Pray for Mel’s extended family as they grieve the loss of Great Grandpa. A lovely man who when he said goodbye to us on Tuesday, prayed a blessing over Anna and Eloise. What a heritage and we are so grateful to him and Mel’s Nanna
Eloise recovered symptomatically from Flu A last week and by the weekend was doing well again. Thank you to those of you who prayed. Eloise actually had the non-live flu vaccine (a jab) a couple of days before she was admitted to hospital with flu, so the jab might have just helped her get over it a bit quicker (even if it didn’t prevent her from getting it. We also know it wasn’t a positive test because of the jab – as it was non-live vaccine).
We were therefore really grateful Eloise was able to have her port removed at St George’s on Tuesday, as planned. Eloise has been surprisingly sore with the scarring from surgery (the surgeon said it was unusually tricky to remove the port), but Eloise is happy and active. Unfortunately for 24 hours post-surgery Eloise started having a lot of seizures (still short ones), but a sudden large increase. The working theory is that she had a response to the general anaesethic (GA) – which is slightly odd as she’s never had a reaction before (and she’s had between 65-70 GAs before and they have generally had the opposite impact, reducing seizures). But it just shows we can never take anything for granted. One for us to watch for future GA’s – the next being planned for her next MRI at end of January…Despite this, we were grateful Eloise recovered from the seizures and didn’t need rescue medication. She is back to her happy and very cheeky self! A true warrior and champion. 😊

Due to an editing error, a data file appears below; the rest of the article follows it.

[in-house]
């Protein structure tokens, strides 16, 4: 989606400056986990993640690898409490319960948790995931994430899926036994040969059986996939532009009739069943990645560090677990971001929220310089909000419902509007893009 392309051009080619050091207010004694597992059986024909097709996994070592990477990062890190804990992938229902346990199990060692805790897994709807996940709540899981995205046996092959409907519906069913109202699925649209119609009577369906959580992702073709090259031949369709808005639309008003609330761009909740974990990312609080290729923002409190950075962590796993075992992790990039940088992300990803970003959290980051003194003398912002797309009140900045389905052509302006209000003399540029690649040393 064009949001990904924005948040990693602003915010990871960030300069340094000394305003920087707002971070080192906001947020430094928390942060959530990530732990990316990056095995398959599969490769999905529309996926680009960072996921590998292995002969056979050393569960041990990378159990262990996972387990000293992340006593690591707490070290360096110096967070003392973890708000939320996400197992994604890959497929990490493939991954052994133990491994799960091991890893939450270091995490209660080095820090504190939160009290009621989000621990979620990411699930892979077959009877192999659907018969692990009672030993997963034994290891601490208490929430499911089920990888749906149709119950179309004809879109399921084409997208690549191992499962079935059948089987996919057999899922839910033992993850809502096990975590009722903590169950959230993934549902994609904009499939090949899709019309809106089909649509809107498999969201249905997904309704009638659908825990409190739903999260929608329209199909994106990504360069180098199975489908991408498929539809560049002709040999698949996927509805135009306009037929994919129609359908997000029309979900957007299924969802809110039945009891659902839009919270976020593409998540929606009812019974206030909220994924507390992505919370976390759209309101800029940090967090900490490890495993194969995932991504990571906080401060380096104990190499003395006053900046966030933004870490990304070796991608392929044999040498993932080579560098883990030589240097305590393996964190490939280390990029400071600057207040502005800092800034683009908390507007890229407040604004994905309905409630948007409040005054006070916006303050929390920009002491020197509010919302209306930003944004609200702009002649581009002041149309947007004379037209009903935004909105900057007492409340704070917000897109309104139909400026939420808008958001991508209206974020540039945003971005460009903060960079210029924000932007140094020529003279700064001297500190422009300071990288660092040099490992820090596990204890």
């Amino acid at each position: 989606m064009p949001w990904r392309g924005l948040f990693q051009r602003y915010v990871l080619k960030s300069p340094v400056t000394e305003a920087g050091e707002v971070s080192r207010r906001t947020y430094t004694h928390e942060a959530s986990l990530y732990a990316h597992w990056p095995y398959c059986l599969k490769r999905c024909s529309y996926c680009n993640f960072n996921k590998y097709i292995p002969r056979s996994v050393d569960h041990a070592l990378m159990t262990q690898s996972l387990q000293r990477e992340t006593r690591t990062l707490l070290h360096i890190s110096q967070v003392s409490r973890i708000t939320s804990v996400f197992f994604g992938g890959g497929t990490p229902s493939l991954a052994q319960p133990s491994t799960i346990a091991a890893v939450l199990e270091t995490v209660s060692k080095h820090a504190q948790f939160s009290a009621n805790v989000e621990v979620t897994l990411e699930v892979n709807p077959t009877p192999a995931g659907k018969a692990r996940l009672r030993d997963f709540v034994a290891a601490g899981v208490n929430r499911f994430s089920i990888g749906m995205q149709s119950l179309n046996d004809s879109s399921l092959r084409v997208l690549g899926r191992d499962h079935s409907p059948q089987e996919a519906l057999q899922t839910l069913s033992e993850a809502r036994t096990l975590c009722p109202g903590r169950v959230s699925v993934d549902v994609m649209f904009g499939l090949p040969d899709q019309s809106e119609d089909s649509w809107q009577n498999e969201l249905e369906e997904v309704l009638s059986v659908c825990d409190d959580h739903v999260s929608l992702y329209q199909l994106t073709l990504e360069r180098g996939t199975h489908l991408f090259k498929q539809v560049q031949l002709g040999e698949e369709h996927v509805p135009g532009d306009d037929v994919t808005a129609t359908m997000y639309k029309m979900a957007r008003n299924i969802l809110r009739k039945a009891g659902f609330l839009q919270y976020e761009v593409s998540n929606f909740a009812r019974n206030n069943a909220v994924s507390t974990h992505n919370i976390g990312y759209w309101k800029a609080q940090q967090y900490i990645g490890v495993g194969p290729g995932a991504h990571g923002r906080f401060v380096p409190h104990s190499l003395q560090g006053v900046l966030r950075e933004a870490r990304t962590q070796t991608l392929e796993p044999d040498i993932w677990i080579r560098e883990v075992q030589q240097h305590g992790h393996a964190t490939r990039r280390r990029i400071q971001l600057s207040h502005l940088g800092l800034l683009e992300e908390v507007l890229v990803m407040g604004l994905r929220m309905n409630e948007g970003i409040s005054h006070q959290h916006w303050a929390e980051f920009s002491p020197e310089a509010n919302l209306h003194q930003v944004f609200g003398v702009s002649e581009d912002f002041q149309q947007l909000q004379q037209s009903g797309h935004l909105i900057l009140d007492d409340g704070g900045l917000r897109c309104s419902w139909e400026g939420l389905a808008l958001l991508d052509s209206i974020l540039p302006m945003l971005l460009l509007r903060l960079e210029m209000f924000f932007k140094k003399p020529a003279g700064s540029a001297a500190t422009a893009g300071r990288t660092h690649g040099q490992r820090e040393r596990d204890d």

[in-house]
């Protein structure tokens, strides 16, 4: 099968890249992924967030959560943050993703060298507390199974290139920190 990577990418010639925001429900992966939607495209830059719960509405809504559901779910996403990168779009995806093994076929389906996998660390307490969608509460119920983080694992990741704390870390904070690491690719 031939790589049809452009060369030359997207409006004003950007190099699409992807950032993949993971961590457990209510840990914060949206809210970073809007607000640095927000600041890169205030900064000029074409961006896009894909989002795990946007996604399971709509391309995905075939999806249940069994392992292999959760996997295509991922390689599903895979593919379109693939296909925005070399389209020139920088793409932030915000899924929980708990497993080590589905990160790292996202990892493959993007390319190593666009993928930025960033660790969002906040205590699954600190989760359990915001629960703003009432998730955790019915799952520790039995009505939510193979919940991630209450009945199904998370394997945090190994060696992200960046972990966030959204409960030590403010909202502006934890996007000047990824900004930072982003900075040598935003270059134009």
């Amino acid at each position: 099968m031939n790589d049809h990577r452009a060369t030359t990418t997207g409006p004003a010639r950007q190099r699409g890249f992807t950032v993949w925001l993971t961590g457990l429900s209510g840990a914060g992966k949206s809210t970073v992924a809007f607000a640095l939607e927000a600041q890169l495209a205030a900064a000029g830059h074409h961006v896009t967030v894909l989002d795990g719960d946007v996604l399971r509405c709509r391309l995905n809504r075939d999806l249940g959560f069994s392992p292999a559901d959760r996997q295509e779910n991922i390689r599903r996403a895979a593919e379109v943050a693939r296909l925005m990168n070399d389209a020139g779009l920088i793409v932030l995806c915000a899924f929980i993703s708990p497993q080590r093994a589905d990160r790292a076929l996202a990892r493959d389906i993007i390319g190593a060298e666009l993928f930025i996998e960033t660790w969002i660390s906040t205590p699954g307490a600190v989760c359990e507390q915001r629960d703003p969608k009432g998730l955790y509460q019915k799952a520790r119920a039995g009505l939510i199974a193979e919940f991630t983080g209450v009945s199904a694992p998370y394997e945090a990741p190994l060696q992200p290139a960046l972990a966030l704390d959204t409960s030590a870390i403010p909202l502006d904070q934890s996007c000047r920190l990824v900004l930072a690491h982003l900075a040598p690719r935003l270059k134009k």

We just had our last community nurse visit (unless her surgery scar doesn’t seal over the weekend, in which case we might get an extra final visit) which feels like quite a marker in the sand at the end of 2022. The Children’s Community Nurses have been fabulous over the past 2 years – caring for Eloise and us all and trying to visit at times that don’t interfere with Eloise’s/our life too much. In a very strange way, we will miss them – and are very grateful to them.